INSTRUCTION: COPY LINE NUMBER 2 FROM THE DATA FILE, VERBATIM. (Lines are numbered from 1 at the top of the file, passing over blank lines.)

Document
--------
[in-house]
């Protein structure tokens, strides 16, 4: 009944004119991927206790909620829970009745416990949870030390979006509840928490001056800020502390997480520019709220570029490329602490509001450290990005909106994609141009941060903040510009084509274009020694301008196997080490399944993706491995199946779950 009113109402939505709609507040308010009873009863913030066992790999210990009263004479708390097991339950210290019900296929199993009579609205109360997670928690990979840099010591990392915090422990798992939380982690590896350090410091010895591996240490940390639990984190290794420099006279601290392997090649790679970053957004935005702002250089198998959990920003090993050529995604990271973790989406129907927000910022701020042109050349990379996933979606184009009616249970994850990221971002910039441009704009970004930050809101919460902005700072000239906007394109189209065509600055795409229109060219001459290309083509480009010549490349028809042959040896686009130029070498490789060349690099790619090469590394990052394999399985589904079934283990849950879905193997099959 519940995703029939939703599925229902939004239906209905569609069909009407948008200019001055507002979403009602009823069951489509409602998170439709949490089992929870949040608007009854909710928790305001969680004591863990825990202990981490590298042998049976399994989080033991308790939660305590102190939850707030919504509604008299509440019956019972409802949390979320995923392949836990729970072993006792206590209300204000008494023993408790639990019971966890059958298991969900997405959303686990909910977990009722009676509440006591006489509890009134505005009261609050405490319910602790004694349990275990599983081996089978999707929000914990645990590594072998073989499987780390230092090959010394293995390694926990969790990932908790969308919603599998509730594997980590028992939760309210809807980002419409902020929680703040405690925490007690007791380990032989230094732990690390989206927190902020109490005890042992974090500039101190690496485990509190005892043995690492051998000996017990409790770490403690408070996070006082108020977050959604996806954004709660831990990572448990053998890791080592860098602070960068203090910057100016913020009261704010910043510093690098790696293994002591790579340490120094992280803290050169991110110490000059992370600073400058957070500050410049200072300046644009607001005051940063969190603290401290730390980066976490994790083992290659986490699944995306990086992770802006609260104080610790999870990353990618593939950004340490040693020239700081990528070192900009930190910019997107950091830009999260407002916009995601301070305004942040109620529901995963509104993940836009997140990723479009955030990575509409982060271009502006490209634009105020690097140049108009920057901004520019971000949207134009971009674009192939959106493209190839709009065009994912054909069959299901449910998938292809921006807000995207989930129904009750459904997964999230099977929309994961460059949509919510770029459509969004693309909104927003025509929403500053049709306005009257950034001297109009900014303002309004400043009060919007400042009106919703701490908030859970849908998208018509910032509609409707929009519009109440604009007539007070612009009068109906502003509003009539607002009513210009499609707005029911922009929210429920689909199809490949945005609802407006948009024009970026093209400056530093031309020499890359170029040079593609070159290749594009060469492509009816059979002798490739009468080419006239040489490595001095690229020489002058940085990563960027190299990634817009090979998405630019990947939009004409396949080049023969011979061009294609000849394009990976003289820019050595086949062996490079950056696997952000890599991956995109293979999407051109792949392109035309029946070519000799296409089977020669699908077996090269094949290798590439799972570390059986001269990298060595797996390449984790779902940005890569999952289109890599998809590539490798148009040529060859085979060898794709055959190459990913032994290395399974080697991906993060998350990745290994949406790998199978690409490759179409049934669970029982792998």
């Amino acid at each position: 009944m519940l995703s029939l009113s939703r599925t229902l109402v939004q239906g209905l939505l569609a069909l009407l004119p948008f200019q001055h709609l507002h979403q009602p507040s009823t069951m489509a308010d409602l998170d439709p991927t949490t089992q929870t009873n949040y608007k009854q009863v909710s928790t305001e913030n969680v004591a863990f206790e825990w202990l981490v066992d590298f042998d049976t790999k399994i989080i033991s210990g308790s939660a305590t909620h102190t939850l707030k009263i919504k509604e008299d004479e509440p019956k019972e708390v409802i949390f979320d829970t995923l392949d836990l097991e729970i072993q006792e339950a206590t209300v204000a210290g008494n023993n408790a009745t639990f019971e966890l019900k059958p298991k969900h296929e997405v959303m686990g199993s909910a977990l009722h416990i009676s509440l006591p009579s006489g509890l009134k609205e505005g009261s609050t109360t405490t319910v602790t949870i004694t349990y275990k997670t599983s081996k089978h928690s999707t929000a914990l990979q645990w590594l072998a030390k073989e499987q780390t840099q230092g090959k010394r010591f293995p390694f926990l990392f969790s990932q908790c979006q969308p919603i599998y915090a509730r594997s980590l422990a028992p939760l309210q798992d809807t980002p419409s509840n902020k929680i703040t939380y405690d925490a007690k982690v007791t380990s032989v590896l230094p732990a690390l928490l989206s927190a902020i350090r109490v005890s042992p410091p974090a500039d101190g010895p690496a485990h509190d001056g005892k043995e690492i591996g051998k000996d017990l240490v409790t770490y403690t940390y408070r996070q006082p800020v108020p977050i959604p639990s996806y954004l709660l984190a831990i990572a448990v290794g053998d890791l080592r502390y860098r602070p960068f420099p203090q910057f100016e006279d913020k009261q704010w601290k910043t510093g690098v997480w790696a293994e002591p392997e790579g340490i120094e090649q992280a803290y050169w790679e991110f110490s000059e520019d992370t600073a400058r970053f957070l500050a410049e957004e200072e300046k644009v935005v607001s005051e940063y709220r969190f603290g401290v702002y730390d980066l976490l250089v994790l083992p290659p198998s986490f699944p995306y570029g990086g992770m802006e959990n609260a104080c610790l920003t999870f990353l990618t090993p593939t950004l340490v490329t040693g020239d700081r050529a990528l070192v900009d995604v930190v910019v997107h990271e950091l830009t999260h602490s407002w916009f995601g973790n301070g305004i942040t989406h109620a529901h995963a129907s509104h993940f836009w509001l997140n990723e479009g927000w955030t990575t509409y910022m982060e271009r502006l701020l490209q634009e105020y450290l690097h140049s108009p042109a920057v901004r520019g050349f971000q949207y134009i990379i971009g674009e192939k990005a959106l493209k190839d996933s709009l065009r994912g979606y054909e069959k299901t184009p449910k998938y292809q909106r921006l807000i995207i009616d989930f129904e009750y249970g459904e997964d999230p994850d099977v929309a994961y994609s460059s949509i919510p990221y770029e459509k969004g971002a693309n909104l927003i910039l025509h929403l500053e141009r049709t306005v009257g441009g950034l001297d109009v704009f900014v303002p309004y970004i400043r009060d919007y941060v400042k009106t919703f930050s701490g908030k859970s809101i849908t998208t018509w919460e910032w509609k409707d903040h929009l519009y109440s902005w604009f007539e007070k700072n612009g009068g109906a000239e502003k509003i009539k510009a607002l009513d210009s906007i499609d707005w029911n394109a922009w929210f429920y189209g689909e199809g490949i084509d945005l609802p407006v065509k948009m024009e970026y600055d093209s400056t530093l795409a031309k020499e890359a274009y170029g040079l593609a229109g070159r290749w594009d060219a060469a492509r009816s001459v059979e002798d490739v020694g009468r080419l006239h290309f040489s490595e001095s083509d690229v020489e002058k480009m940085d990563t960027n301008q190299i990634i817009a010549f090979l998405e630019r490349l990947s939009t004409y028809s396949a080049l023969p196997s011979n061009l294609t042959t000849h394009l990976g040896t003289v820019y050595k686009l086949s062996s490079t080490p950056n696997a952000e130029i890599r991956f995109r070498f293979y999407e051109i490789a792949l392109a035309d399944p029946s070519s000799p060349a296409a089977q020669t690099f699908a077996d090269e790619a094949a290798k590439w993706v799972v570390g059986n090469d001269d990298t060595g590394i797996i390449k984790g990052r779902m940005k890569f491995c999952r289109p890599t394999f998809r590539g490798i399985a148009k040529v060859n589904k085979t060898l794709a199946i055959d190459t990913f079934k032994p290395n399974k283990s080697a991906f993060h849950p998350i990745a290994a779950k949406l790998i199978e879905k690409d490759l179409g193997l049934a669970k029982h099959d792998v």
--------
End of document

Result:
């Protein structure tokens, strides 16, 4: 009944004119991927206790909620829970009745416990949870030390979006509840928490001056800020502390997480520019709220570029490329602490509001450290990005909106994609141009941060903040510009084509274009020694301008196997080490399944993706491995199946779950 009113109402939505709609507040308010009873009863913030066992790999210990009263004479708390097991339950210290019900296929199993009579609205109360997670928690990979840099010591990392915090422990798992939380982690590896350090410091010895591996240490940390639990984190290794420099006279601290392997090649790679970053957004935005702002250089198998959990920003090993050529995604990271973790989406129907927000910022701020042109050349990379996933979606184009009616249970994850990221971002910039441009704009970004930050809101919460902005700072000239906007394109189209065509600055795409229109060219001459290309083509480009010549490349028809042959040896686009130029070498490789060349690099790619090469590394990052394999399985589904079934283990849950879905193997099959 519940995703029939939703599925229902939004239906209905569609069909009407948008200019001055507002979403009602009823069951489509409602998170439709949490089992929870949040608007009854909710928790305001969680004591863990825990202990981490590298042998049976399994989080033991308790939660305590102190939850707030919504509604008299509440019956019972409802949390979320995923392949836990729970072993006792206590209300204000008494023993408790639990019971966890059958298991969900997405959303686990909910977990009722009676509440006591006489509890009134505005009261609050405490319910602790004694349990275990599983081996089978999707929000914990645990590594072998073989499987780390230092090959010394293995390694926990969790990932908790969308919603599998509730594997980590028992939760309210809807980002419409902020929680703040405690925490007690007791380990032989230094732990690390989206927190902020109490005890042992974090500039101190690496485990509190005892043995690492051998000996017990409790770490403690408070996070006082108020977050959604996806954004709660831990990572448990053998890791080592860098602070960068203090910057100016913020009261704010910043510093690098790696293994002591790579340490120094992280803290050169991110110490000059992370600073400058957070500050410049200072300046644009607001005051940063969190603290401290730390980066976490994790083992290659986490699944995306990086992770802006609260104080610790999870990353990618593939950004340490040693020239700081990528070192900009930190910019997107950091830009999260407002916009995601301070305004942040109620529901995963509104993940836009997140990723479009955030990575509409982060271009502006490209634009105020690097140049108009920057901004520019971000949207134009971009674009192939959106493209190839709009065009994912054909069959299901449910998938292809921006807000995207989930129904009750459904997964999230099977929309994961460059949509919510770029459509969004693309909104927003025509929403500053049709306005009257950034001297109009900014303002309004400043009060919007400042009106919703701490908030859970849908998208018509910032509609409707929009519009109440604009007539007070612009009068109906502003509003009539607002009513210009499609707005029911922009929210429920689909199809490949945005609802407006948009024009970026093209400056530093031309020499890359170029040079593609070159290749594009060469492509009816059979002798490739009468080419006239040489490595001095690229020489002058940085990563960027190299990634817009090979998405630019990947939009004409396949080049023969011979061009294609000849394009990976003289820019050595086949062996490079950056696997952000890599991956995109293979999407051109792949392109035309029946070519000799296409089977020669699908077996090269094949290798590439799972570390059986001269990298060595797996390449984790779902940005890569999952289109890599998809590539490798148009040529060859085979060898794709055959190459990913032994290395399974080697991906993060998350990745290994949406790998199978690409490759179409049934669970029982792998």